“Transaction” based fundraising is a typical of a young ministry. At first, a young church, ministry, or non-profit has no real supporters, so they must rely on selling books, teaching CD’s, or other resources to raise money. That’s actually a good thing, because I’m really big on getting your teaching materials into people’s homes. It’s one thing to reach them in the pulpit or on radio or TV. It’s something else entirely when they’re reading your material at home, or listening to your CD in the car. It’s takes your impact into their life down to a much deeper level.
The bad news is that it’s temporary. Transactional ministries are only as good as their last product. And if you don’t have a constant pipeline of product, you start to find gaps in your fundraising. Plus, there’s very little evidence that indicates people who buy books or tapes, grow into regular supporters on their own. So it’s a good start, but not really sustainable.
Campaigns are good because they do a lot of wonderful things in the world. They build water wells, orphanages, Bible schools, universities and more. Sadly there are way too many fundraising campaigns built around prosperity, financial “blessing,” and dodgy stuff like numerology (I passed 7 stoplights on the way to the studio today, and felt God tell me that when you give a financial gift of $70, you’ll receive your miracle).
But if we can keep doing great works out there, I’m all for campaigns. The problems is that it confuses your branding. If you’re doing water wells one month, building a bible school the next, inner city ministry the next, the audience begins to wonder who you are and what your real calling is. The critical key is “What is the over-arching theme to your life and ministry?” If you can answer that, then it becomes an brand umbrella with your campaigns and good works coming under it and following that theme. But without that theme, you become disjointed to the viewer or supporter, who finds it impossible to decide who you are and what your ministry is really about.
Partnership in my mind is the holy grail of fundraising. Partnership happens when people join you – not for a book or tape, or a single campaign – but because of who you are. They believe in your ministry brand. They understand your calling, see clearly what you’re all about, and want to join up and be a part of what you’re doing in the world. As a result, real “partners” give on a regular monthly basis, and have a much longer term vision for their relationship to your ministry.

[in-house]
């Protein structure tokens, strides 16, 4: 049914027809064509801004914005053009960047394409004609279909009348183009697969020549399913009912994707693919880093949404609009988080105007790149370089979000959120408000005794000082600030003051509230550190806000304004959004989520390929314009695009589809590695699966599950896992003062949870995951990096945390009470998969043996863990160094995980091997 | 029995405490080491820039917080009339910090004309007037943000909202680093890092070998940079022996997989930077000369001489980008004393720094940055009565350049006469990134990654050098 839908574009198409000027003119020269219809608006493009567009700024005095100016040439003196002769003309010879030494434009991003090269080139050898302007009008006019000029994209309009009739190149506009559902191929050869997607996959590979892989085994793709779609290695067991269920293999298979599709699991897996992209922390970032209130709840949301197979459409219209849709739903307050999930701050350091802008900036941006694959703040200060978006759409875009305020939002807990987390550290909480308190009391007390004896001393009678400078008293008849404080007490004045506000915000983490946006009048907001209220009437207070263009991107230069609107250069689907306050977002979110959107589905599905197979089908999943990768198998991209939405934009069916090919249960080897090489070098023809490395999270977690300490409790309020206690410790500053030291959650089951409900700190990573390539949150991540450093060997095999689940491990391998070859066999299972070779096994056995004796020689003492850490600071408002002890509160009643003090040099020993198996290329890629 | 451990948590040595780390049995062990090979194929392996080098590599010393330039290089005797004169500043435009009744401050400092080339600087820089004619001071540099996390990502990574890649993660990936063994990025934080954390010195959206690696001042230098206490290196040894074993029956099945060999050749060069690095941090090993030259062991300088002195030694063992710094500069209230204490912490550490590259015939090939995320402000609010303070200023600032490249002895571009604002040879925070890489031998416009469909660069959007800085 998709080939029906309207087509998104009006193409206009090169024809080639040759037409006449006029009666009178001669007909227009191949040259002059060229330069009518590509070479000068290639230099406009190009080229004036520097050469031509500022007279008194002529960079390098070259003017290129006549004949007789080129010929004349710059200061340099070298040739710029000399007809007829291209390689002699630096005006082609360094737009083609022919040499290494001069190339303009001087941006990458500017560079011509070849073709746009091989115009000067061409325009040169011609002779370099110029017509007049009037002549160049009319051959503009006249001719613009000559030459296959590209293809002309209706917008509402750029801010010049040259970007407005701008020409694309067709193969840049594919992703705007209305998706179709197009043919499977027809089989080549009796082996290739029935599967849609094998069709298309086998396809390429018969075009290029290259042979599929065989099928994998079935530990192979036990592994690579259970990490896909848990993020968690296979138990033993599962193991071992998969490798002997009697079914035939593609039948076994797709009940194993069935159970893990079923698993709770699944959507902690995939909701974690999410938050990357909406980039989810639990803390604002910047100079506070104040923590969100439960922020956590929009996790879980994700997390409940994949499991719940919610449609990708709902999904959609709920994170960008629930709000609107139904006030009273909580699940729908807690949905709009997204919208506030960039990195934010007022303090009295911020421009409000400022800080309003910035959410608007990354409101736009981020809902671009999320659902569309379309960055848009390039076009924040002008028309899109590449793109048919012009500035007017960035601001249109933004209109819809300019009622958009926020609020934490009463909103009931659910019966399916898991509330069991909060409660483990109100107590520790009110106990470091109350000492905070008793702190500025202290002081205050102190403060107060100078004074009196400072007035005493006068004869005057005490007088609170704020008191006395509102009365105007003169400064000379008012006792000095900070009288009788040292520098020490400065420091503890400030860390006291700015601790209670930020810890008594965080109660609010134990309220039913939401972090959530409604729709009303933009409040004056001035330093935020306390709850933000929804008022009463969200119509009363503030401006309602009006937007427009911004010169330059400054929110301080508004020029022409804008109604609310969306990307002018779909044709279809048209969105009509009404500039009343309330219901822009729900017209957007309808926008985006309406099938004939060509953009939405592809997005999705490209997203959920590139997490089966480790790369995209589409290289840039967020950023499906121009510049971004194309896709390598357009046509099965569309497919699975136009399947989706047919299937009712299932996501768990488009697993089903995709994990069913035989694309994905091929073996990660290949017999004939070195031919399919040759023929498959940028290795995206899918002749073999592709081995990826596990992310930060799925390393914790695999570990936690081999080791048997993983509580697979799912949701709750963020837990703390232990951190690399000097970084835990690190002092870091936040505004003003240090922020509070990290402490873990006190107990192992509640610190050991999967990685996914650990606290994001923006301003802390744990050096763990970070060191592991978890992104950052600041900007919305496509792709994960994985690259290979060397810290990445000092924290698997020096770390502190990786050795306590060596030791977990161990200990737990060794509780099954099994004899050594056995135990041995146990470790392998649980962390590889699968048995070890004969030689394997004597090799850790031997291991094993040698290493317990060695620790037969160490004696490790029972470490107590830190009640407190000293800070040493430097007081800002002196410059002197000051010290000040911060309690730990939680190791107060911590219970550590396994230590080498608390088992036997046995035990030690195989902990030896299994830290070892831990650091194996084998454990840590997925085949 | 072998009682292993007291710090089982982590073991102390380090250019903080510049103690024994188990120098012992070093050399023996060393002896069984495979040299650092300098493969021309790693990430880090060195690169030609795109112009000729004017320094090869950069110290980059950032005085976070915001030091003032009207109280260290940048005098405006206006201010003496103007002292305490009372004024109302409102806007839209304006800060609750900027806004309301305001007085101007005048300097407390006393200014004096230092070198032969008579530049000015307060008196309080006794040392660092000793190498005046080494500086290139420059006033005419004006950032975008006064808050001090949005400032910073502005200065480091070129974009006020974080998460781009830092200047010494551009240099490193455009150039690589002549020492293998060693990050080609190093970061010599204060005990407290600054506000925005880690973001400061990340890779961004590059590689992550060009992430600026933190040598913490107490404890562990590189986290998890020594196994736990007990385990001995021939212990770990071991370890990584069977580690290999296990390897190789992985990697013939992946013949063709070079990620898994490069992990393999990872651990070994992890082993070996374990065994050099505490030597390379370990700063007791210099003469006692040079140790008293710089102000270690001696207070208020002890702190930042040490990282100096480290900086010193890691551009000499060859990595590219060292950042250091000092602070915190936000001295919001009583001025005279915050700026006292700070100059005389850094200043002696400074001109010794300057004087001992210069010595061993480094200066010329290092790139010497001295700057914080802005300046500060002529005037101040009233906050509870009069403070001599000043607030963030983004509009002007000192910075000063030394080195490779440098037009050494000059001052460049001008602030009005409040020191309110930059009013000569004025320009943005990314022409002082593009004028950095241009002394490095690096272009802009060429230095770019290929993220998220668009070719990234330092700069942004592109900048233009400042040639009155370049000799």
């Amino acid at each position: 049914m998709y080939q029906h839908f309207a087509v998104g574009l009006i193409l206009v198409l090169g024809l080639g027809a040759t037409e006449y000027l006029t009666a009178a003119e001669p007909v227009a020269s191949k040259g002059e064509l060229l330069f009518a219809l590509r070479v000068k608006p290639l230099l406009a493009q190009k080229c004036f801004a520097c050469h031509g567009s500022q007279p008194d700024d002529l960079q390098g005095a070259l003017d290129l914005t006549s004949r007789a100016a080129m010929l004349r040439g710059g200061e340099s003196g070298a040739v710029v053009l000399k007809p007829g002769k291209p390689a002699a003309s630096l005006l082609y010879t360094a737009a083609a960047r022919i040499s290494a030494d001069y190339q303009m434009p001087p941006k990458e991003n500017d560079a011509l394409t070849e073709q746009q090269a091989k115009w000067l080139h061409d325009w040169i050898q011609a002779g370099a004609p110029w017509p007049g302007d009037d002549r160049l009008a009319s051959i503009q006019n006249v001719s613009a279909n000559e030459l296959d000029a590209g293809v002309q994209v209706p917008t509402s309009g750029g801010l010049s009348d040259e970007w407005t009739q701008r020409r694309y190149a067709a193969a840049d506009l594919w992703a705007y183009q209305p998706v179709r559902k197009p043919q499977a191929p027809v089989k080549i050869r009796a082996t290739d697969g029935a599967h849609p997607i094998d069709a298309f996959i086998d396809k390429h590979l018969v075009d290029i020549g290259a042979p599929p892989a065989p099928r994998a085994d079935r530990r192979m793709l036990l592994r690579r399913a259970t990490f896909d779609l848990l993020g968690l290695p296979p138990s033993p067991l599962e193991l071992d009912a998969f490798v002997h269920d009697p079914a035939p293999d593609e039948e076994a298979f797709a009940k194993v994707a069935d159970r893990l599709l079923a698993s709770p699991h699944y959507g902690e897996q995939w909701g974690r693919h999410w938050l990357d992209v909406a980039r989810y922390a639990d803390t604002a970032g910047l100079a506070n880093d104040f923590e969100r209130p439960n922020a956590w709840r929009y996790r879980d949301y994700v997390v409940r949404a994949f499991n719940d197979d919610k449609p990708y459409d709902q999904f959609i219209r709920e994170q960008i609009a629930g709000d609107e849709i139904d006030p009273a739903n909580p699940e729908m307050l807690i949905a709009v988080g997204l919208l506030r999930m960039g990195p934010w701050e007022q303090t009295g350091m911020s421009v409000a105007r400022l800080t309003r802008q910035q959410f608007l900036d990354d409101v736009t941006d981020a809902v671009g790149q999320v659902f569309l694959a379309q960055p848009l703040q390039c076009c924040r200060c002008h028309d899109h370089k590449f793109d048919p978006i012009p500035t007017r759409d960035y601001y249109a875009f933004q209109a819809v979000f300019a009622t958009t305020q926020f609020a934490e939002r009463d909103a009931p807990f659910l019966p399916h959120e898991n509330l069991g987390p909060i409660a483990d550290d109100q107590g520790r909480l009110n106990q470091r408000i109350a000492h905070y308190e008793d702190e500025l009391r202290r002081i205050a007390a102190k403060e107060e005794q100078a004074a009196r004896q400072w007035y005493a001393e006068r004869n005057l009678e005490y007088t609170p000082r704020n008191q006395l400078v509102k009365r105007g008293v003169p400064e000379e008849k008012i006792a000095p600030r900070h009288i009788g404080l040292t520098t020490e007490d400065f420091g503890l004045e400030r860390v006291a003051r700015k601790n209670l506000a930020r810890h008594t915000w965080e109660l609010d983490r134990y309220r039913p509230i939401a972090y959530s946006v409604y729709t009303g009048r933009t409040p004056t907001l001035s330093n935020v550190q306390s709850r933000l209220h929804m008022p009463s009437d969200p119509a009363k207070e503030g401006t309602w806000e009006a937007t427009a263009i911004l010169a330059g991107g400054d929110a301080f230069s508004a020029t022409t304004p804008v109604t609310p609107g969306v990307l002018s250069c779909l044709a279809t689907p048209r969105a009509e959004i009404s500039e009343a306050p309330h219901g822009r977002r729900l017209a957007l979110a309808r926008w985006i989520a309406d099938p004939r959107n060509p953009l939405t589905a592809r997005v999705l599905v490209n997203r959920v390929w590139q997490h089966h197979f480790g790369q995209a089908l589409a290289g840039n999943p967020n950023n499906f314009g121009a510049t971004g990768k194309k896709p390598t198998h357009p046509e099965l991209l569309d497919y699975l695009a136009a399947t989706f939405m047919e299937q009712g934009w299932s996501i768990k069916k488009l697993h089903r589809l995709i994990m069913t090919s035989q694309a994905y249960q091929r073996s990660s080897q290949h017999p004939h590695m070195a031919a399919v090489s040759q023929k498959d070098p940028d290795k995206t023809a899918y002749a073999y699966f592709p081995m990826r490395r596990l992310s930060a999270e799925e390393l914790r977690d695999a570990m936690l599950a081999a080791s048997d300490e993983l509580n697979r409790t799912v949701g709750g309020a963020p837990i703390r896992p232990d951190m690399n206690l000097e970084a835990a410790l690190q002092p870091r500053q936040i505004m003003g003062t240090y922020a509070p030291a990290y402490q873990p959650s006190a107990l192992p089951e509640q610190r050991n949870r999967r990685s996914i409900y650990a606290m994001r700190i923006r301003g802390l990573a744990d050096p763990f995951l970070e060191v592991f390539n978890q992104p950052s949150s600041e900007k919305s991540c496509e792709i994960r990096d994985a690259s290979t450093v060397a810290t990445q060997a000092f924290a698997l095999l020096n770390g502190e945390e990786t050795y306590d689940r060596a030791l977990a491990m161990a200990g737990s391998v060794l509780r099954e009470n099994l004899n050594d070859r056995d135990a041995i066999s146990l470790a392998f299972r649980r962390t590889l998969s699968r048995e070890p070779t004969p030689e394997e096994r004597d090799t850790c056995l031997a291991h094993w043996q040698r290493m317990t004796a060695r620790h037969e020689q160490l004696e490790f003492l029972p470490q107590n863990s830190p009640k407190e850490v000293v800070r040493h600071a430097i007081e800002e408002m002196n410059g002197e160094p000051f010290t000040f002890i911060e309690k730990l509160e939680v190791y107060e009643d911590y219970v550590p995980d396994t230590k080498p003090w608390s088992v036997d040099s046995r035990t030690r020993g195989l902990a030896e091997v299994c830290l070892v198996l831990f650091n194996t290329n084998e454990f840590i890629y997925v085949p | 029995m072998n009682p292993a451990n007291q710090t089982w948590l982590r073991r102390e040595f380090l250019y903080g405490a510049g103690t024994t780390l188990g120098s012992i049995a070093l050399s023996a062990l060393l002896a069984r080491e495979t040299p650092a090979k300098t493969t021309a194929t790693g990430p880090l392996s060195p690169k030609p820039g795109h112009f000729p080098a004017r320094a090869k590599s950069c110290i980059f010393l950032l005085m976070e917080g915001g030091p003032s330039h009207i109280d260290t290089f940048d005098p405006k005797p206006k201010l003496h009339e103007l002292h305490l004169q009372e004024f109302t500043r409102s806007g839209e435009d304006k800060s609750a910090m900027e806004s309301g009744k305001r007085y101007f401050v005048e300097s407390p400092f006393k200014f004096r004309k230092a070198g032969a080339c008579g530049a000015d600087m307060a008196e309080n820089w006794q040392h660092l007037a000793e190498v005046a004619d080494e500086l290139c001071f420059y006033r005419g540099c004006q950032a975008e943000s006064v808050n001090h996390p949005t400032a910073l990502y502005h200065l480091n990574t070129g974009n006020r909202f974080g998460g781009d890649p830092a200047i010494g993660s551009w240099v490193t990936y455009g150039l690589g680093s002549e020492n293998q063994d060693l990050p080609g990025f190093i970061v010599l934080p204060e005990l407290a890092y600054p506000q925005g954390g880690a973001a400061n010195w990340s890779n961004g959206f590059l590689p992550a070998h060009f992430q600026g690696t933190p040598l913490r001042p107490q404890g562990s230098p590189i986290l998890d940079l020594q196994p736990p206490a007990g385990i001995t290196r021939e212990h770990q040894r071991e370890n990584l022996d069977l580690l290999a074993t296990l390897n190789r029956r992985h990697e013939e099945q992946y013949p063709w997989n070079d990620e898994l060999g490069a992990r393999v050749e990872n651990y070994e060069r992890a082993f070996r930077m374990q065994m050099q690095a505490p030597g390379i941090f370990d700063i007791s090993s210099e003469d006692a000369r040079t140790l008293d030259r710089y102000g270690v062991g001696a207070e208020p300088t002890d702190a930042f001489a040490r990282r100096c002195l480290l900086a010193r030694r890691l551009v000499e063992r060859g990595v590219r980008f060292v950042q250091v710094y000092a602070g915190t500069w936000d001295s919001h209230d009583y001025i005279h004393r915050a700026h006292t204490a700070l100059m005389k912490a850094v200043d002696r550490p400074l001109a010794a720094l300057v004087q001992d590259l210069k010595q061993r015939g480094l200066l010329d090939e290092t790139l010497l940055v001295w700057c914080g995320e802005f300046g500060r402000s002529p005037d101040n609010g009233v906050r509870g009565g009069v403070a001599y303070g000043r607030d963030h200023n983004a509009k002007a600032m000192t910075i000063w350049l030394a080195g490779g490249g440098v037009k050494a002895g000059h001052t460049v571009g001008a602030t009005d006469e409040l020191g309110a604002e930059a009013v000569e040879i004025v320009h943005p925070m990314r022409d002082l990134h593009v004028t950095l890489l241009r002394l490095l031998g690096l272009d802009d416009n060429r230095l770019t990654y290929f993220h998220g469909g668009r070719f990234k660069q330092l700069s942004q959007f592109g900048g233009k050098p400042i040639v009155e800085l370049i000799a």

But partnership must be developed, nurtured, and you have to be reporting the results of your work to the supporters. Remember that if you don’t photograph or film your work to show your supporters, it doesn’t exist in their minds. I’ll never forget that Oral Roberts and Billy Graham kept detailed index cards of every person that accepted Christ at their crusades. I’ve personally read through hundreds of Oral’s cards and it’s a fascinating experience. They didn’t do it because of ego. It was because they knew the importance of quantifying the results of the mission.
Without results, you can’t go back to the well for more support.
I was particularly interested in the 14% that don’t ask for support. It may sound noble, but the fact is, there are probably people out there who’d like to help you accomplish your work. By not asking them, you’re denying them the opportunity. I really don’t think there’s any nobility in not asking for money. If you’re a church, ministry, or non-profit, you exist because enough people are willing to support your work. But unless you ask, how will they know about what you’re doing?
It doesn’t have to be done in a cheesy way. Just ask.